Regular readers will be familiar with my warnings and criticisms of most of the bullion-ETFs, with the two largest entities (GLD, SLV) being the most dubious and dangerous – simply because those are the funds who are holding the largest amount of “paper promises” (i.e. custodian agreements) from the bullion banks.
For those who missed these earlier commentaries (most recently “Your ETF-Silver is For Sale”), what we are supposed to believe is that these same bullion banks who are the largest “shorts” in the history of commodities are helping small investors enter the sector on the long side – by supplying infinite quantities of bullion to these ETFs, with virtually no profit for themselves. It's hard to decide which is the most implausible aspect of this scenario: bankers performing services for no profit, or banker-shorts helping small, long investors.
However, many investors who do want to invest in precious metals, do not want to have to deal with the primary issue of holding physical bullion: storage. While I personally believe the expense/inconvenience of storing one's own bullion is far outweighed by the security it provides, I certainly understand that many investors see this issue differently.
There are already a few legitimate bullion-ETFs, but a new entrant was announced for this sector – from a company which is a “brand name” to many who invest in commodities: Sprott Asset Management. The company was initially founded in 1981 by Eric Sprott, a man whose knowledge and insights into commodities in general, and gold in particular, are widely respected.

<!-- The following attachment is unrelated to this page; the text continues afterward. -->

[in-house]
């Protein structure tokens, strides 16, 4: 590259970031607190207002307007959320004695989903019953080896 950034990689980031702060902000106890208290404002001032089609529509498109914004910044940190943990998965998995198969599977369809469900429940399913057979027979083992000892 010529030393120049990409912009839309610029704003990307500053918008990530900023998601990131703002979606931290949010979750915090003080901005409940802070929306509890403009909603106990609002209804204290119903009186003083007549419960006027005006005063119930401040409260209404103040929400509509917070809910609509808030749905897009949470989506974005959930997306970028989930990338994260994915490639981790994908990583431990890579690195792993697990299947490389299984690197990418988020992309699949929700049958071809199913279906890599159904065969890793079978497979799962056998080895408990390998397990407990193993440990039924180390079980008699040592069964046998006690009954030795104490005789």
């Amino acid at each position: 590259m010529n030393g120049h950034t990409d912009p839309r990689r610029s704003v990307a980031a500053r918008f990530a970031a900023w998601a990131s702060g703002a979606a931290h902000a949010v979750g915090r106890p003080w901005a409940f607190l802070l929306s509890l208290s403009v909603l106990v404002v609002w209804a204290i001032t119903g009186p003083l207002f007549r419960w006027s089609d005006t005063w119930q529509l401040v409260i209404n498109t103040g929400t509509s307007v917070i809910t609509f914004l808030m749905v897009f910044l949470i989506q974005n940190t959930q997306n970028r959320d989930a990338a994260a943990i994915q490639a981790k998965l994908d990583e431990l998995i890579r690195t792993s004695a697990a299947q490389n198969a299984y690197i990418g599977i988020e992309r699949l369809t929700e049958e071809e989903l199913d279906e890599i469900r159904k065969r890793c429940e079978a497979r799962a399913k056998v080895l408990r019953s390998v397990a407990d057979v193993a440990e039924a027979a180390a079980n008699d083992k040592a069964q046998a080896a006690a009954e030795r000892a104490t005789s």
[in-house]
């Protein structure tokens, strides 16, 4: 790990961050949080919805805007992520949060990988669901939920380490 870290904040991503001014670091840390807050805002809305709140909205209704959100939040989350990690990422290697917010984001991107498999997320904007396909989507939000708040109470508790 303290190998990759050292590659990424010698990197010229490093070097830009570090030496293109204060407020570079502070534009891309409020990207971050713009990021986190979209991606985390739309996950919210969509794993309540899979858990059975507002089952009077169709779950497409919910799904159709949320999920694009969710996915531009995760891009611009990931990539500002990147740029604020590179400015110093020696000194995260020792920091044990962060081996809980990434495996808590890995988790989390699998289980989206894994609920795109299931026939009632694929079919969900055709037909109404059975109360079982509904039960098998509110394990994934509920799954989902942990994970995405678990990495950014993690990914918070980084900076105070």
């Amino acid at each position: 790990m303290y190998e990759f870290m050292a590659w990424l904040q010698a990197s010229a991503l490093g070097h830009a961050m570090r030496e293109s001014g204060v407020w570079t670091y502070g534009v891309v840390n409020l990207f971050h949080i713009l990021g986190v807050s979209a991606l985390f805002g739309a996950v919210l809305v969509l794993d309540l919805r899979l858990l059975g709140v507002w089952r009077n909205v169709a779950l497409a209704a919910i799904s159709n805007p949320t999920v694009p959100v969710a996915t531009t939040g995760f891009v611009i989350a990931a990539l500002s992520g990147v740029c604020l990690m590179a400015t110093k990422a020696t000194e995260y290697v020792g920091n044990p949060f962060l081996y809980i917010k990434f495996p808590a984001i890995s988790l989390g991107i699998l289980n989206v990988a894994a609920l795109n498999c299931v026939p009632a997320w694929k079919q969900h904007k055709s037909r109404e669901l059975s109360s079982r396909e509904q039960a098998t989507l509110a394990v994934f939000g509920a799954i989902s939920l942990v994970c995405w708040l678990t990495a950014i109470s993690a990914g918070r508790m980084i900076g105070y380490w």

This new investment vehicle is called the Sprott Physical Gold Trust, leaving absolutely no doubt that this ETF will not be merely holding paper promises – but actually storing their own bullion. It will trade on both the TSX and NYSE, making it easily available to all North American investors. The fund is planning a $575 million IPO, although no date for the launching of this fund was provided with the SEC filing.
Do not expect this fund to precisely mirror GLD, since the costs of directly storing bullion will mean higher management fees, than for ETFs merely “storing” a handful of paper. However, investors should expect that those net costs would be lower than if they bought and stored their own bullion, and investors still have the security of knowing they are invested in real bullion.
Naturally, all investors are advised to carefully examine the full prospectus for this fund when it is set to launch, to make sure that the fund does, indeed live up to its name. Personally, I can see no purpose for someone like Eric Sprott to launch a new bullion-ETF if he was merely going to copy the paper/custodial model of GLD. The object of the fund clearly appears to be to provide precious metals investors with an alternative to GLD which does not suffer from the same risks/vulnerabilities of relying upon the good faith of banker-oligarchs.
Disclosure: I hold no positions in GLD or SLV